He first made the headlines when he represented Ghana on the hit reality TV series, Big Brother Africa. But Ras Wayo’s short stay in the Big Africa Revolution house brought him more criticism than fame as he became Ghana’s worst performing representative in the series after he was evicted in the first week of the competition.
He also made some news with his attempt at music and he is back in the news as he was been spotted without the identity that most Ghanaians have come to know him by.
The ardent Rastafarian and pan-African has cut off his trademark dreadlock in pursuit of his legal profession. And as always, there is never a dull moment with the deeply philosophical Wayo, who terms the act as a ‘renunciation of his vow of a Nazarite’. According to Ras Wayo, he cut his hair exactly 7 years after the date he took the vow. He explains: “My legal education is towards coming to play my role to help fight injustice on our planet, to speak for the masses. This is my call as a ‘Nazarite and a true Rastaman’. There are a lot of injustices in the world, some have done their best and I want to play my role.”
But in a weird twist of fate, he has had to forfeit his outward identity because according to him, the academia and the intellectual circles is very conservative and it is very difficult being a Nazarite (wearing dreadlocks), to go through the process. Still strong in his beliefs, Wayo goes on to say that even though some of classmates saw him as a stranger and not fit to sit with them, he has been taking it all in, staying truthful to the cause. “I have come too far to allow some issues to come up to deny me from achieving my aim. The Ghanaian society thinks that you are not fit to be around; nobody wants to genuinely do anything with you; and nobody wants to give his daughter to you as a wife, regardless of you been a good guy.”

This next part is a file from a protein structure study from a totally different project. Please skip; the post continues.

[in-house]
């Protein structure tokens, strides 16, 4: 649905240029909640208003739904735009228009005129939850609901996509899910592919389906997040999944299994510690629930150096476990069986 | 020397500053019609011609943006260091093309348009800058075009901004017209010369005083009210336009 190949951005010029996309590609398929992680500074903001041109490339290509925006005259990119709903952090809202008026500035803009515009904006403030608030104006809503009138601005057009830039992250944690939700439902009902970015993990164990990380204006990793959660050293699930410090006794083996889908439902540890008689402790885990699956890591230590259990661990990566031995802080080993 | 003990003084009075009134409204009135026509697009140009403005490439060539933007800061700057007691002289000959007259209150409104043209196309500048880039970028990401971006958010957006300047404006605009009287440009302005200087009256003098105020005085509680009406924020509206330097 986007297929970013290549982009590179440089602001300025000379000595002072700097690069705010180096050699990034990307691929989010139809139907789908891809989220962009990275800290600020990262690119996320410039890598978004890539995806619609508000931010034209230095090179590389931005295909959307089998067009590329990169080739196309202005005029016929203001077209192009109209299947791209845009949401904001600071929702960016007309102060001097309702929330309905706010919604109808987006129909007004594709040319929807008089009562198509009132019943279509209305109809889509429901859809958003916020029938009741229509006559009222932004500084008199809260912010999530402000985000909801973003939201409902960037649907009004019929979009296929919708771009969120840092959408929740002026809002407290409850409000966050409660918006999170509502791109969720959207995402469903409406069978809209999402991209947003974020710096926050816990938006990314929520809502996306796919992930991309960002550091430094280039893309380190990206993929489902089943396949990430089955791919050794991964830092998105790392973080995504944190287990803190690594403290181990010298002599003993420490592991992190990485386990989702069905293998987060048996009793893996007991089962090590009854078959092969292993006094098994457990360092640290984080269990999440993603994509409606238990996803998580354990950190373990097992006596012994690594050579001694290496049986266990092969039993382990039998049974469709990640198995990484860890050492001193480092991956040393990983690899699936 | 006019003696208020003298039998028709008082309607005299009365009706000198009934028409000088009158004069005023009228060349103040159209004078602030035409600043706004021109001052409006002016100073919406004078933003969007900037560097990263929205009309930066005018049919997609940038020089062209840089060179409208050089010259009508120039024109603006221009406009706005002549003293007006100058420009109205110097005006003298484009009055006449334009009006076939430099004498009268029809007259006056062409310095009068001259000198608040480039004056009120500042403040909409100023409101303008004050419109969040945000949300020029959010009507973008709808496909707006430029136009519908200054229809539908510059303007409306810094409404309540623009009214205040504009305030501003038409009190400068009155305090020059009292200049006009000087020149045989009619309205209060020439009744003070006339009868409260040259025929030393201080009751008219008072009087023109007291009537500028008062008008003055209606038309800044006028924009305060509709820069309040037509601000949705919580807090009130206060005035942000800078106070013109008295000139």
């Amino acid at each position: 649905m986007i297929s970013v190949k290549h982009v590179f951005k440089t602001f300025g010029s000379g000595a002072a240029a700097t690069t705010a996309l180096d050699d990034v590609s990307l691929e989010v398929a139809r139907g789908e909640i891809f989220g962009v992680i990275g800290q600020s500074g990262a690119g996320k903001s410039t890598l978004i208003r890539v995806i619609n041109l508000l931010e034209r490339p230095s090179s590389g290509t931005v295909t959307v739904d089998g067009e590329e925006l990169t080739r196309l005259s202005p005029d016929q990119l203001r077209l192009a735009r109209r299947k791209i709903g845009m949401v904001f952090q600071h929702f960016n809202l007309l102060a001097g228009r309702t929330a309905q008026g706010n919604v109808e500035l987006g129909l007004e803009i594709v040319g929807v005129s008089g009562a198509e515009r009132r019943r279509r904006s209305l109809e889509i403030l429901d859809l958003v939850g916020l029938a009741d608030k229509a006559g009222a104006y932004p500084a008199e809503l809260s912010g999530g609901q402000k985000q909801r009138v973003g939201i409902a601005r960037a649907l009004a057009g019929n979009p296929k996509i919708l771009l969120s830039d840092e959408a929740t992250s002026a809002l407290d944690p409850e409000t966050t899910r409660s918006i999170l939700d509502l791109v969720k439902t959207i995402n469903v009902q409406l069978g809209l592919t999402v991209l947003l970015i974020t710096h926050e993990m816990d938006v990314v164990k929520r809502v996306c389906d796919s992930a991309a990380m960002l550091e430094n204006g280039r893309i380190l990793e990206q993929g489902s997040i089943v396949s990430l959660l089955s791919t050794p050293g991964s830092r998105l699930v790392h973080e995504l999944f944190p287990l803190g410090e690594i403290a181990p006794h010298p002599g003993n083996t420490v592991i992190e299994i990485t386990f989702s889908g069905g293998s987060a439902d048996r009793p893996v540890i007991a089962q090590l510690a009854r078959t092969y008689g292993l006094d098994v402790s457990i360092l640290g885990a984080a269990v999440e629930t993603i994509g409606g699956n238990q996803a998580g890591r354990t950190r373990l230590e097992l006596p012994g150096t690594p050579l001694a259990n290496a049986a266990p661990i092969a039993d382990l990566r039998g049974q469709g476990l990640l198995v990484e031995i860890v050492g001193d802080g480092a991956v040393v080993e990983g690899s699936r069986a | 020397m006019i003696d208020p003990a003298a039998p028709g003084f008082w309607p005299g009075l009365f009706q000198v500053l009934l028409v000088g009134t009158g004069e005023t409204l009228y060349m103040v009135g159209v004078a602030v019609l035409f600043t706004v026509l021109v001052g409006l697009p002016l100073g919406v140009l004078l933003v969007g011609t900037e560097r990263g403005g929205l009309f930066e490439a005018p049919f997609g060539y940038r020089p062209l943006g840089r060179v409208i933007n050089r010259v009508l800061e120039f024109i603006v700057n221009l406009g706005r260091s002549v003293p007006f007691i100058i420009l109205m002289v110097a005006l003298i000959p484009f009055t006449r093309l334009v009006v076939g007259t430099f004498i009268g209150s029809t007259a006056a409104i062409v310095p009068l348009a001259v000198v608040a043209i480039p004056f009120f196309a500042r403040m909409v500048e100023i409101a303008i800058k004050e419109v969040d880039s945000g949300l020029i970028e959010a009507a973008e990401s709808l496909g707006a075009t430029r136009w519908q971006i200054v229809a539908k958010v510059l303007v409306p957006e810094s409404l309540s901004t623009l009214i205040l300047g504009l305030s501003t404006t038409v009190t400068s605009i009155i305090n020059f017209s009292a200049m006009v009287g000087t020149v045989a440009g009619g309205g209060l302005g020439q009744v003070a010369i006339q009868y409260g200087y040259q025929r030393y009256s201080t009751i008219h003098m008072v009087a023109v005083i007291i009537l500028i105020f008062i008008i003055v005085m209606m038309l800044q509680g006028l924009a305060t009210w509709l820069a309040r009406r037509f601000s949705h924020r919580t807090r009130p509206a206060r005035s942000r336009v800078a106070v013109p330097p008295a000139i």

Nonetheless, he agrees that there is time for everything as King Solomon said in Ecclesiastes 3: 1-8. “There is a season, time and purpose for everything; a time to be born and a time to die; a time to plant and a time to pluck. Thus, as a mortal human being, seeing my circumstances, it does not fall out of place to renounce my vow. God as part of the requirement of a Nazarite, gave a window of renunciation of the vow at any time.”
It appears that the renunciation also came at a time that is very significant to Ras Wayo who also shared his beliefs in the number seven: “The Bible in Genesis 2:2-3 reflects how God blessed and sanctified the 7th day as the day of rest after creation. Genesis 29:18 reflects how Jacob served his uncle Laban, his mother’s brother for his wives. He said to Laban, ‘ I will serve thee seven years for Rachel thy younger daughter’.”
He continues: “And this is where my greatest joy lies, renouncing my vow exactly on the day of the 7th year. I have gone through a lot of tribulation over the years for being a Nazarite but realizing the need to get my academic grounding, in order to come and help the course of the masses, I listened to some loved ones and earmarked my renunciation for the 7th year. So to all loved ones who spoke to me before the day of the 7th year, I say to them, as I kept saying to them of a day to come, that I was waiting for this day (28th May, 2011) as a man of Biblical principles, to renounce my vow. I have listened to them with much respect.”
Ras Wayo concluded that, hence for the task of helping the course of the masses ahead, he has done so for them. He said he could have however kept his vow and gone ahead to meet any academic mishap. He also remarked ‘I am still the one and only Ras Wayo- ‘The Revolution’”
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